Welcome to the Wild West of the Web
Are you part of the Twitterverse and other social media outlets? If not, you and your engineering firm may be missing out.
One of the greatest—and some would say worst—inventions of the 1960s was the precursor to the World Wide Web. ARPANET, the Advanced Research Projects Agency at the Dept. of Defense, was a way for universities and research institutions to electronically share information across a network. TCP/IP (transmission control protocol/Internet protocol) is still the basis for the Web today, and it has matured beyond anyone’s wildest dreams.
The Web is ubiquitous. We can’t get away from it. How much we use it is dictated by our jobs and our personal needs. But it really is the Wild West—just think about the information, both good and bad, that you can find by conducting a search via one of the many search engines. (Egosurf your name some day—you’ll be interested in what you find.)
For example, our data show that the Consulting-Specifying Engineer audience is online quite frequently—you spend an average of 30 minutes each time you visit www.csemag.com. In a recent study, you’ve indicated that you also use online catalogs and directories (84.5%), supplier and vendor websites (81.6%), and educational webcasts/webinars (65.9%).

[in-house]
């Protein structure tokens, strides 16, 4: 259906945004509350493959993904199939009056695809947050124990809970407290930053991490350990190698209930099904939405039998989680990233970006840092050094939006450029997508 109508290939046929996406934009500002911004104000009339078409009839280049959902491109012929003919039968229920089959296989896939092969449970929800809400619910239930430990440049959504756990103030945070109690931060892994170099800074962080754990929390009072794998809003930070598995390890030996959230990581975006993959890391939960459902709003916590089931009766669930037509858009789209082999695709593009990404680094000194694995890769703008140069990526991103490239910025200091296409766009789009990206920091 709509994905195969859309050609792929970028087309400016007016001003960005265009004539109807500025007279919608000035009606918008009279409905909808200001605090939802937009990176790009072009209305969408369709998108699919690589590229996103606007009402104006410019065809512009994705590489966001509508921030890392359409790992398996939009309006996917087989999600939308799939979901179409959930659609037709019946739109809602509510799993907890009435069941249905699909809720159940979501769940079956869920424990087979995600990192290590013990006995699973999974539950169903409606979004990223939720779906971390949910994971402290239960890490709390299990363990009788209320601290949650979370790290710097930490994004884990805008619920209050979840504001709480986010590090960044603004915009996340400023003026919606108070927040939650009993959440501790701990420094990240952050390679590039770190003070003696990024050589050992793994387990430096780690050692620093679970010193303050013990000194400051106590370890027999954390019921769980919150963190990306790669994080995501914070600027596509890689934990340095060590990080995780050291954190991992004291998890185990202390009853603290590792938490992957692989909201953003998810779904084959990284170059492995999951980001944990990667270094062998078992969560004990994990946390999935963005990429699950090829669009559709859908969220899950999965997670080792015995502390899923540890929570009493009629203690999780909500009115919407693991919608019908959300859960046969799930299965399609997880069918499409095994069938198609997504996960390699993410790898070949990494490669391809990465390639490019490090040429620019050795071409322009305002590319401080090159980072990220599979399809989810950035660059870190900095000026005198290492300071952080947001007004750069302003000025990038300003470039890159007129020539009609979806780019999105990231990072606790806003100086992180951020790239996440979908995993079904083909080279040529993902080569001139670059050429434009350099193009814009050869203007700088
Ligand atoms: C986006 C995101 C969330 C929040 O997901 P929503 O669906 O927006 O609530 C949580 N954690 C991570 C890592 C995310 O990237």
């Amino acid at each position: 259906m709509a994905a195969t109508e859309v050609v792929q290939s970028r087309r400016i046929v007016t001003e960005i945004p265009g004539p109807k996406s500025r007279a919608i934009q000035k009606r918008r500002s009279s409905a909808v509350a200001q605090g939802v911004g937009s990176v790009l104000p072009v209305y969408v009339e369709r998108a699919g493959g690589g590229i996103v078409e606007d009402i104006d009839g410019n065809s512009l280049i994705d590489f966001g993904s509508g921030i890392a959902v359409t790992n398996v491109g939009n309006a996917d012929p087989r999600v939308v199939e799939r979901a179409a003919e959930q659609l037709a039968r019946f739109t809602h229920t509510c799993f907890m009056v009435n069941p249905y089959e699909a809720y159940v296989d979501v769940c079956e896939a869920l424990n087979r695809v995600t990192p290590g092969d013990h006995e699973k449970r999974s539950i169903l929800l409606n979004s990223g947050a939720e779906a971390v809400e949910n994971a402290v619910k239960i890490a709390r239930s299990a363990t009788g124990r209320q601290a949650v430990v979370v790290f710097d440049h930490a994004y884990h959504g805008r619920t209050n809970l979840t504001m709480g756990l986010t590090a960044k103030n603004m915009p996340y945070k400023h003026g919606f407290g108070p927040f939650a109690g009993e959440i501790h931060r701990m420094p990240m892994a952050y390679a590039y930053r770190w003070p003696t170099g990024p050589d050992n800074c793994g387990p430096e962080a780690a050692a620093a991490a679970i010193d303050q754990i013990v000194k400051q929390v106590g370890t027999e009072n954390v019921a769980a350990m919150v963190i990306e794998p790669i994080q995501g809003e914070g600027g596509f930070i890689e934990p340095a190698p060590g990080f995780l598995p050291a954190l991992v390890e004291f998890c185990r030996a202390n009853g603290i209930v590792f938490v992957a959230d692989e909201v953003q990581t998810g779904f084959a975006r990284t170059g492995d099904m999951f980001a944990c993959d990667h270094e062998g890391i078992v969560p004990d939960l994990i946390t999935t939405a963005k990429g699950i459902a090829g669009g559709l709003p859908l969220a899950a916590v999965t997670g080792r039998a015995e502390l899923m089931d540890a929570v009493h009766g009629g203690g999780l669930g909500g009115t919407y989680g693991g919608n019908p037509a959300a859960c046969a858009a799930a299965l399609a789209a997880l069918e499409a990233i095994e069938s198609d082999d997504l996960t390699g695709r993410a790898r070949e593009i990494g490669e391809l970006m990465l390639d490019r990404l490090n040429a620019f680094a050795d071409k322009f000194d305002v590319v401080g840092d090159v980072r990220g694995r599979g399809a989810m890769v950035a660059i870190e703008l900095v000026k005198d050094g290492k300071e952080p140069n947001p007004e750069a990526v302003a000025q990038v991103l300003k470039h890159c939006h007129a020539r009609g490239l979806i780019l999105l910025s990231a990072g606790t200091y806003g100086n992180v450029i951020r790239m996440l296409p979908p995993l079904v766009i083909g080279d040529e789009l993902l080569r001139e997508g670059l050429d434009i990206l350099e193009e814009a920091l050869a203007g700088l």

In addition to the above, what else are you using the Web for? Most of you are not yet part of the Twitterverse; I’ve had conversations with several engineers who don’t even know what Twitter is or why it exists. On the flipside, many engineering firms’ marketing and communications teams are using Twitter (and Facebook, LinkedIn, and Google+) to showcase their engineers’ projects, highlight the company’s success stories, and post job openings.
The concept of a hashtag may be foreign to you, but you cannot ignore it. According to a recent blog posted on the Marketing to Engineers website, four criteria must be met when creating a hashtag. This same blog details why you should care about Google+, how to enhance your website’s SEO (search engine optimization), and marketing automation.
So what’s in it for you? More recognition, for one. If clients cannot find you, they cannot hire you. Second, you can connect with other engineers, manufacturers, or related individuals and companies. By using social media and other online avenues, you can share challenges and successes. Third, by ensuring you’re seen in multiple online formats, you’ve increased the number of ways to be found. This is relevant both for individuals (see egosurfing, above) and for entire firms.
The caveat is that because it is the Wild West out there, no one has all the answers on how to make their profile or hashtag or website hugely successful. The best we can do is ensure that our Web presence meets our own personal needs, whatever they may be.
Share your thoughts on your personal or professional Web use via our social media outlets, using the hashtag #CSEfeedback: